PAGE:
“I think people who work for us are pretty damn smart, and they’re entitled to know what we’re doing, why we’re doing it, and to be asked for their opinion,” he told the audience. “If there were a lot more inclusion in this business at every level, I think we would dramatically cut down the problem of worker burnout.”
Newark Star-Ledger editorial page editor Richard Aregood ? who quit the Philadelphia Daily News two months ago, after 32 distinguished years at the paper because, he said at the time, he was frustrated by having to do “more with less” ? fears newspapers are falling prey to the “quarterly-results disease.”
Regardless of the state of the balance sheet, “there is a certain minimum under which good journalism is not possible,” the Pulitzer Prize-winning editor insisted.
While Aregood doesn’t fault newspapers for adopting a leaner-and-meaner approach, considering current conditions, “there comes a point when you’ve not only done the liposuction, you’ve started to take out the tibia as well,” he quipped.
Former Austin American-Statesman editor Maggie Balough also voiced concern that profits, not journalistic priorities, are driving the industry.
She said a colleague recently told her he spent 85% of his time on marketing matters. “Journalism? I didn’t have time for that today,” he groused.
“There’s really nothing evil about profits ? in fact, one of the greatest strengths of our freedom is our economic independence. It’s very important for us to be free and aggressive,” Balough told her fellow editors. “But the financial health of journalism is equally important to us.”
Minneapolis Star Tribune publisher Joel Kramer argued that newspeople shouldn’t look at marketing as a foe but as a function of journalism.
Real leaders in newspapering are interested not only in fulfilling their mission to the public but also in getting money into the business to keep it thriving, he contended.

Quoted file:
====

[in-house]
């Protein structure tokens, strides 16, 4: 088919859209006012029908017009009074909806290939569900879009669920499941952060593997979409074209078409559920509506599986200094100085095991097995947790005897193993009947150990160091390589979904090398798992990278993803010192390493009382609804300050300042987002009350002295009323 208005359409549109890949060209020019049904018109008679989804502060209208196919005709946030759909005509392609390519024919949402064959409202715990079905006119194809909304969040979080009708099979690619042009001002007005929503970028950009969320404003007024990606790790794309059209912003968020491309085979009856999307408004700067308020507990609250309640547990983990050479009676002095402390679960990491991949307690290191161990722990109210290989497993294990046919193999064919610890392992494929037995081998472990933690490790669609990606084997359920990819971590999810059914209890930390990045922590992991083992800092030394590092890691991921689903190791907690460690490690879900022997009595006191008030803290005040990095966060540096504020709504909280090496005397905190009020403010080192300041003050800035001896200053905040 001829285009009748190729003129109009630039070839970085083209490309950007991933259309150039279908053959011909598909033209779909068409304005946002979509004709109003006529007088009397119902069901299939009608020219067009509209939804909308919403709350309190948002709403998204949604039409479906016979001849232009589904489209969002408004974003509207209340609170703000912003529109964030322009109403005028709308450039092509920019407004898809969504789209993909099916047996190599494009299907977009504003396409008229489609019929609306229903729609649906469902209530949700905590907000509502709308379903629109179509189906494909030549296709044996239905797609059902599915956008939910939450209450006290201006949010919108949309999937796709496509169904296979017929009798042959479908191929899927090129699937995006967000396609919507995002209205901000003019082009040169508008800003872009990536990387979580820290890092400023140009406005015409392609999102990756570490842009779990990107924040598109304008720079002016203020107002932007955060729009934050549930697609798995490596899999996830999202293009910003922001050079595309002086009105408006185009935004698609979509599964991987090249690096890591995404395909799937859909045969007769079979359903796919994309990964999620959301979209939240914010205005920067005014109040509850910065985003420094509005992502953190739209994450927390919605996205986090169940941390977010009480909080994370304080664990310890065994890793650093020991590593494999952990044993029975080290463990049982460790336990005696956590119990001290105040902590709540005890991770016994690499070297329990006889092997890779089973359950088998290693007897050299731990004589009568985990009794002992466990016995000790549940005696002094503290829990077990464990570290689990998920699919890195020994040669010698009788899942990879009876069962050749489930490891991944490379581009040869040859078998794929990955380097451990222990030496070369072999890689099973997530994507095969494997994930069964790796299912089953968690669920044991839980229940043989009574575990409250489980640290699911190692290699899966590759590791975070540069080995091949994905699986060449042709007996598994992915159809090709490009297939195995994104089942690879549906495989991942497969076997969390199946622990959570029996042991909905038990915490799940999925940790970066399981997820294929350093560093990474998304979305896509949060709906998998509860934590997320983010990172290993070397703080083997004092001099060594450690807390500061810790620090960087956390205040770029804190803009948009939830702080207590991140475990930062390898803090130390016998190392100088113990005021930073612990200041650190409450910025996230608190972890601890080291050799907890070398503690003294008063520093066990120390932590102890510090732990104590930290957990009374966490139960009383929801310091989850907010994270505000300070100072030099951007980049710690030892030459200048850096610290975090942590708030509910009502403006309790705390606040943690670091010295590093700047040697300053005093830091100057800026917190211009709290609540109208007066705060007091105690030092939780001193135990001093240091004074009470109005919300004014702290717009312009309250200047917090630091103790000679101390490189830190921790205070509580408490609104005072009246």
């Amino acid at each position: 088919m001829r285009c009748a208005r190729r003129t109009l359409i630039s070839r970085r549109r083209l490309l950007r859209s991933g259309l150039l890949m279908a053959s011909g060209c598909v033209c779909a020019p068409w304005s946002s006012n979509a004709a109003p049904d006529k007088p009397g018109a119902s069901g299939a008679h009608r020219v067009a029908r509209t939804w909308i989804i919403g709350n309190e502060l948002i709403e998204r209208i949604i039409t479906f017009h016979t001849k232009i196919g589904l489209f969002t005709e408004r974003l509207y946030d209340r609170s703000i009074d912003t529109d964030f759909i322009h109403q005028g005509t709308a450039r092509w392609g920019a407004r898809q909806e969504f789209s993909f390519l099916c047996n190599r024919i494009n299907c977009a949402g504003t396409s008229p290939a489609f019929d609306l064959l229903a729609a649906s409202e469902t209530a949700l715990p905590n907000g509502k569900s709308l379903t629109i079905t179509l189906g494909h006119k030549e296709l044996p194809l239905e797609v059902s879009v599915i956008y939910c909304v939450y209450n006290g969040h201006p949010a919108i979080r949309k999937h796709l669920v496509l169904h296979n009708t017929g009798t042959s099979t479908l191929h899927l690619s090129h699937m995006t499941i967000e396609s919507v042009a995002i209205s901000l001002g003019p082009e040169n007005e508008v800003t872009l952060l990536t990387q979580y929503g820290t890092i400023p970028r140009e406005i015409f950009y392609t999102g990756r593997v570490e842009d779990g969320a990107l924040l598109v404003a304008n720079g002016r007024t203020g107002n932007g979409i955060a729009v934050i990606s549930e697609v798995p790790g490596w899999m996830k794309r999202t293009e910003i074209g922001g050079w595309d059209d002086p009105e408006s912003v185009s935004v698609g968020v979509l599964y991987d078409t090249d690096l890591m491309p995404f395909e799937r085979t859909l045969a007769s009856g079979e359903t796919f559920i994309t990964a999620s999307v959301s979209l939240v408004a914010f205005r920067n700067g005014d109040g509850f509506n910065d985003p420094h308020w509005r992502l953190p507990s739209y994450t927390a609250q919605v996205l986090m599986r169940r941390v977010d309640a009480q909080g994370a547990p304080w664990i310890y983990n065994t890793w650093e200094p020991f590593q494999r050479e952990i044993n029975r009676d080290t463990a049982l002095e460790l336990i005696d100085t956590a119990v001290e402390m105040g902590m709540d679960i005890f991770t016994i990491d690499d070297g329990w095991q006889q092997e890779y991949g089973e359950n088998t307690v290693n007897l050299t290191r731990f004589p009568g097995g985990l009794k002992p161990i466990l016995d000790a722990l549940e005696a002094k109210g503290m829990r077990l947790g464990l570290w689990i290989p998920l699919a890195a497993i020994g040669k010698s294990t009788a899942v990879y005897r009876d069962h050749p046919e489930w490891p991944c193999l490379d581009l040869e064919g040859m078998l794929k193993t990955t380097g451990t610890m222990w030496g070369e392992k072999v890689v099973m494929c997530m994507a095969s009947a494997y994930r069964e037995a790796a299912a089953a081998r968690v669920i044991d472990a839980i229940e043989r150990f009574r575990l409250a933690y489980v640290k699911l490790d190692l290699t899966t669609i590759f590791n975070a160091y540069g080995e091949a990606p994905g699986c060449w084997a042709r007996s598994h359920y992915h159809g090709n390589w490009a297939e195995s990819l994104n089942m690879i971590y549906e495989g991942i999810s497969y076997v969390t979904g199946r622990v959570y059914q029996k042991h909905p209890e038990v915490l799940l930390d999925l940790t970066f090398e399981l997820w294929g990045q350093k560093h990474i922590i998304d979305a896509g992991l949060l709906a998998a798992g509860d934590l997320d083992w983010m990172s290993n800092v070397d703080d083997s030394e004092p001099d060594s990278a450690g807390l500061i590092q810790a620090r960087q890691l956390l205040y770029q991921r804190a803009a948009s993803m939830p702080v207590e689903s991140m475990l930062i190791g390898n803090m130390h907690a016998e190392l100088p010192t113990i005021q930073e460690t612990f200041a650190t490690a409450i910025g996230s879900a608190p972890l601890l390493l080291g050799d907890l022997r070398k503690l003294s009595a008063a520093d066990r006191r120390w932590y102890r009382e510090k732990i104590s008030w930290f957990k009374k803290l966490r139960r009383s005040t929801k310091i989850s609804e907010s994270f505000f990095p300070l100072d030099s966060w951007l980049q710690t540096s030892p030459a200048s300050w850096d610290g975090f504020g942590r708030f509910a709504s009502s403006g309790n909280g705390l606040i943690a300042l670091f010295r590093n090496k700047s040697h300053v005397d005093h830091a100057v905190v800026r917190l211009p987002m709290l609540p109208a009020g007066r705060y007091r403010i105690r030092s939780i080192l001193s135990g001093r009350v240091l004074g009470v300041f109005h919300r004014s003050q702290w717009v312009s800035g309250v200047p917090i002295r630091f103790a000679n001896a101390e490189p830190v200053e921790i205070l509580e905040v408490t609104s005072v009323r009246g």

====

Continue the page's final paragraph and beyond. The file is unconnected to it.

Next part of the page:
At the Star Tribune, top editor Tim McGuire isn’t just responsible for planning budgets and filling the news hole ? he’s also senior vice president in charge of the reader customer unit, and, as such, accountable for promotion, sales and service.
“He can spend more money on news, as long as he can figure out how to generate more money from the reader side of the business,” Kramer related.
The publisher, who joined the Minneapolis paper as executive editor in 1983, told the ASNE members he and his associates are trying to put an end to the scenario in which “you have the editors doing God’s work over here, and they have to go over there to beg for the dollars to do it with ? and then, if they don’t get the dollars, they rail about the decline in commitment to public service.”
Owners of newspaper companies “have an expectation that, on average, over time, there will be increases in profit,” Kramer noted. “I think the challenge is to figure out how to do that, and produce quality journalism at the same time.”

?(Miami Herald publisher tells newspaper execs to ‘stop feeling
sorry’ for themselves and to get more bullish about the industry
“If we don’t have our own people who are genuinely and honestly bullish about the future of newspapers and can articulate it to our own staffs, then I don’t think we ought to be surprised when those who work for us are scared, wondering if there’s a future.”) [Caption]
?(? David Lawrence Jr., Miami Herald publisher) [Photo & Caption]